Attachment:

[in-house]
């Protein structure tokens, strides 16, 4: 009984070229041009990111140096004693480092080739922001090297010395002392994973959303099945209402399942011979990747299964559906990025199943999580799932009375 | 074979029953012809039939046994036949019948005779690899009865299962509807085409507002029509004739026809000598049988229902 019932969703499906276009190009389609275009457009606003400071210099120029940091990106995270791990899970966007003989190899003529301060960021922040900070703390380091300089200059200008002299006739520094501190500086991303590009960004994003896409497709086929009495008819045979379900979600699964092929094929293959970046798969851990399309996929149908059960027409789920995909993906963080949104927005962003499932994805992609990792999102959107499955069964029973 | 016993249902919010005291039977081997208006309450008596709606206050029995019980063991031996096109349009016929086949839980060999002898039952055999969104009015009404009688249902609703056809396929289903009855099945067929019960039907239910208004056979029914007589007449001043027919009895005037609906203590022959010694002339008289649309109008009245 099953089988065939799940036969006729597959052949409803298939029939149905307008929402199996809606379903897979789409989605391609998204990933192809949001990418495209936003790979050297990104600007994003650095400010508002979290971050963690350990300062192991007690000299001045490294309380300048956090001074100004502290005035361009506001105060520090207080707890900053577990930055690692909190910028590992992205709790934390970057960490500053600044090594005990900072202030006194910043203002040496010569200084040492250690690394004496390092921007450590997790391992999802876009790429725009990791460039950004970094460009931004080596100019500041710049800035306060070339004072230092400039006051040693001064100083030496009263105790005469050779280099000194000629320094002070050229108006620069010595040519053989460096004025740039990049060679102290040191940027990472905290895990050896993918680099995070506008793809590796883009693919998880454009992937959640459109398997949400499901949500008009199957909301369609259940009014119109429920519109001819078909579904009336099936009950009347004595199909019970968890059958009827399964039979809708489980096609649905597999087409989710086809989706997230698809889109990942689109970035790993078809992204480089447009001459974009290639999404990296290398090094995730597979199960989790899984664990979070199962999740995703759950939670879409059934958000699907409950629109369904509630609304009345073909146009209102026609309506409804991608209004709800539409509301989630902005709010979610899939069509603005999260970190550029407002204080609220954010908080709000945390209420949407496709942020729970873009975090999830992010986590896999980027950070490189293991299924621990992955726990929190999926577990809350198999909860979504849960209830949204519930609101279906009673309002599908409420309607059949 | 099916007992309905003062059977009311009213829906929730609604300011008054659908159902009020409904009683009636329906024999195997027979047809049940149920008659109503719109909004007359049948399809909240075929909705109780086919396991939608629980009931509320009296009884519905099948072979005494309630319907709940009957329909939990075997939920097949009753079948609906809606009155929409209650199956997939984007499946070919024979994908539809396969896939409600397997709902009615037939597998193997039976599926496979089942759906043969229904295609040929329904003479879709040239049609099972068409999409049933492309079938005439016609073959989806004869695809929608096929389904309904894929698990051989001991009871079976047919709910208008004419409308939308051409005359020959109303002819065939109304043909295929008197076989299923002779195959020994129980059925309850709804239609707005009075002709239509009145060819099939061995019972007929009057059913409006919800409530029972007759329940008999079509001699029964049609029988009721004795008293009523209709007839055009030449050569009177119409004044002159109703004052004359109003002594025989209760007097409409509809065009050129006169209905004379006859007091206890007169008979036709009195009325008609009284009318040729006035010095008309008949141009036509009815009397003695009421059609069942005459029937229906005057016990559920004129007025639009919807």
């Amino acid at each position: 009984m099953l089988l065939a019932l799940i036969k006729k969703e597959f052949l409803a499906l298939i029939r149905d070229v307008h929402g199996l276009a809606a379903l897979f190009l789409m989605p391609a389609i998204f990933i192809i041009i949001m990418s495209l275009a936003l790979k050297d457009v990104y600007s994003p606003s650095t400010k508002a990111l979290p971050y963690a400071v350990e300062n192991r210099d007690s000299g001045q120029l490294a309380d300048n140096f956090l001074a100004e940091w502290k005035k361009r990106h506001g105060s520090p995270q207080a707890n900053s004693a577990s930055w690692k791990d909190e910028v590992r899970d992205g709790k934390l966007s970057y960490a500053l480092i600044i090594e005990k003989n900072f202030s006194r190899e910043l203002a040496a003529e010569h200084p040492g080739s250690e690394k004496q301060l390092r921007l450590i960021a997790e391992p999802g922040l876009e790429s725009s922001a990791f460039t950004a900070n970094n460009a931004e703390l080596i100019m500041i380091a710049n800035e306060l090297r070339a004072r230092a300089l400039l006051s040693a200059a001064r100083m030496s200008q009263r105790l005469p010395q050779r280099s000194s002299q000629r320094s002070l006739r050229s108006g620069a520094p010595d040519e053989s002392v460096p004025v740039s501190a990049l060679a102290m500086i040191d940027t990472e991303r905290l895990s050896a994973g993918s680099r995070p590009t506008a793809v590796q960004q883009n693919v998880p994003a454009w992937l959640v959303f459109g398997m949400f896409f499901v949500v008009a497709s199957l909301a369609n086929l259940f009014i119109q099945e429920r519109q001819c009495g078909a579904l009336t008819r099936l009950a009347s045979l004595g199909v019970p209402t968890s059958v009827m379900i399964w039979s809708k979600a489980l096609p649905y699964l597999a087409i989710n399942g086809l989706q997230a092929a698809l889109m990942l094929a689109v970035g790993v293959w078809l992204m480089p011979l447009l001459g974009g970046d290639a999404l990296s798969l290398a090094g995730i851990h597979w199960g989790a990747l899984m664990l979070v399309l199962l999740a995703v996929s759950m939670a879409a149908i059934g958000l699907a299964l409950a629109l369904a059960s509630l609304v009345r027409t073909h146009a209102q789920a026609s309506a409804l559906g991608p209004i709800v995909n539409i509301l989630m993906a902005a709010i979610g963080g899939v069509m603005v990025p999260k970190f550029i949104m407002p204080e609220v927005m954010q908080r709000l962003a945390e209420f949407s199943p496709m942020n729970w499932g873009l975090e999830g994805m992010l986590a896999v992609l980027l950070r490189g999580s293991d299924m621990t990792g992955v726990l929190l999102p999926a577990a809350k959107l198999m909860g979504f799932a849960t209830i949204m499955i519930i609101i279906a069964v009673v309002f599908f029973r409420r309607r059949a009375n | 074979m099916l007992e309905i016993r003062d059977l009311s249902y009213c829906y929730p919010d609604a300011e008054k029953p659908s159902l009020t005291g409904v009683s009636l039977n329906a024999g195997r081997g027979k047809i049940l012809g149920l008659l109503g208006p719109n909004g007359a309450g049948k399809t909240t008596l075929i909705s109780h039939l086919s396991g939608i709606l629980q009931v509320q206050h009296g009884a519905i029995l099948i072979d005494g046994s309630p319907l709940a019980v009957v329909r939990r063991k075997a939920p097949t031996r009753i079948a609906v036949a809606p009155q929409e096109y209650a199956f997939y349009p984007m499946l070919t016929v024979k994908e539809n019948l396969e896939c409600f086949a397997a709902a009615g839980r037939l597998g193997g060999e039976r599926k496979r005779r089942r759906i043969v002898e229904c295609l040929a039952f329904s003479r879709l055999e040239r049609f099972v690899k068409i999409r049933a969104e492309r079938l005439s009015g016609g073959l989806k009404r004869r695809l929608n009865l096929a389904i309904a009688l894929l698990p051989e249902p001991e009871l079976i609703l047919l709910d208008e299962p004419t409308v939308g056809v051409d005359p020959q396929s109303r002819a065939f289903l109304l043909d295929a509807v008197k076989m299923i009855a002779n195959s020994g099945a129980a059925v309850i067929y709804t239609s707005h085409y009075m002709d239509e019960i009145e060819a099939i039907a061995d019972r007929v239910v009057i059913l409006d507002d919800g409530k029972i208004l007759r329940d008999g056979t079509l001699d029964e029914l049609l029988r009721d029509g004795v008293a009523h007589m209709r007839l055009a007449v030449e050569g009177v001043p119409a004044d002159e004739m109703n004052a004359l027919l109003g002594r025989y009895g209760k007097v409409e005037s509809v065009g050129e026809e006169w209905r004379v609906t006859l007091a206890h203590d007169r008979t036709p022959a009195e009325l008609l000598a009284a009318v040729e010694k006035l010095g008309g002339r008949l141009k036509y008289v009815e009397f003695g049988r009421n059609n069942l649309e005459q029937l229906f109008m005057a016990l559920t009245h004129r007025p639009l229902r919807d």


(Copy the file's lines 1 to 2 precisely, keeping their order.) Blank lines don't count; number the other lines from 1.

[in-house]
């Protein structure tokens, strides 16, 4: 009984070229041009990111140096004693480092080739922001090297010395002392994973959303099945209402399942011979990747299964559906990025199943999580799932009375 | 074979029953012809039939046994036949019948005779690899009865299962509807085409507002029509004739026809000598049988229902 019932969703499906276009190009389609275009457009606003400071210099120029940091990106995270791990899970966007003989190899003529301060960021922040900070703390380091300089200059200008002299006739520094501190500086991303590009960004994003896409497709086929009495008819045979379900979600699964092929094929293959970046798969851990399309996929149908059960027409789920995909993906963080949104927005962003499932994805992609990792999102959107499955069964029973 | 016993249902919010005291039977081997208006309450008596709606206050029995019980063991031996096109349009016929086949839980060999002898039952055999969104009015009404009688249902609703056809396929289903009855099945067929019960039907239910208004056979029914007589007449001043027919009895005037609906203590022959010694002339008289649309109008009245 099953089988065939799940036969006729597959052949409803298939029939149905307008929402199996809606379903897979789409989605391609998204990933192809949001990418495209936003790979050297990104600007994003650095400010508002979290971050963690350990300062192991007690000299001045490294309380300048956090001074100004502290005035361009506001105060520090207080707890900053577990930055690692909190910028590992992205709790934390970057960490500053600044090594005990900072202030006194910043203002040496010569200084040492250690690394004496390092921007450590997790391992999802876009790429725009990791460039950004970094460009931004080596100019500041710049800035306060070339004072230092400039006051040693001064100083030496009263105790005469050779280099000194000629320094002070050229108006620069010595040519053989460096004025740039990049060679102290040191940027990472905290895990050896993918680099995070506008793809590796883009693919998880454009992937959640459109398997949400499901949500008009199957909301369609259940009014119109429920519109001819078909579904009336099936009950009347004595199909019970968890059958009827399964039979809708489980096609649905597999087409989710086809989706997230698809889109990942689109970035790993078809992204480089447009001459974009290639999404990296290398090094995730597979199960989790899984664990979070199962999740995703759950939670879409059934958000699907409950629109369904509630609304009345073909146009209102026609309506409804991608209004709800539409509301989630902005709010979610899939069509603005999260970190550029407002204080609220954010908080709000945390209420949407496709942020729970873009975090999830992010986590896999980027950070490189293991299924621990992955726990929190999926577990809350198999909860979504849960209830949204519930609101279906009673309002599908409420309607059949 | 099916007992309905003062059977009311009213829906929730609604300011008054659908159902009020409904009683009636329906024999195997027979047809049940149920008659109503719109909004007359049948399809909240075929909705109780086919396991939608629980009931509320009296009884519905099948072979005494309630319907709940009957329909939990075997939920097949009753079948609906809606009155929409209650199956997939984007499946070919024979994908539809396969896939409600397997709902009615037939597998193997039976599926496979089942759906043969229904295609040929329904003479879709040239049609099972068409999409049933492309079938005439016609073959989806004869695809929608096929389904309904894929698990051989001991009871079976047919709910208008004419409308939308051409005359020959109303002819065939109304043909295929008197076989299923002779195959020994129980059925309850709804239609707005009075002709239509009145060819099939061995019972007929009057059913409006919800409530029972007759329940008999079509001699029964049609029988009721004795008293009523209709007839055009030449050569009177119409004044002159109703004052004359109003002594025989209760007097409409509809065009050129006169209905004379006859007091206890007169008979036709009195009325008609009284009318040729006035010095008309008949141009036509009815009397003695009421059609069942005459029937229906005057016990559920004129007025639009919807």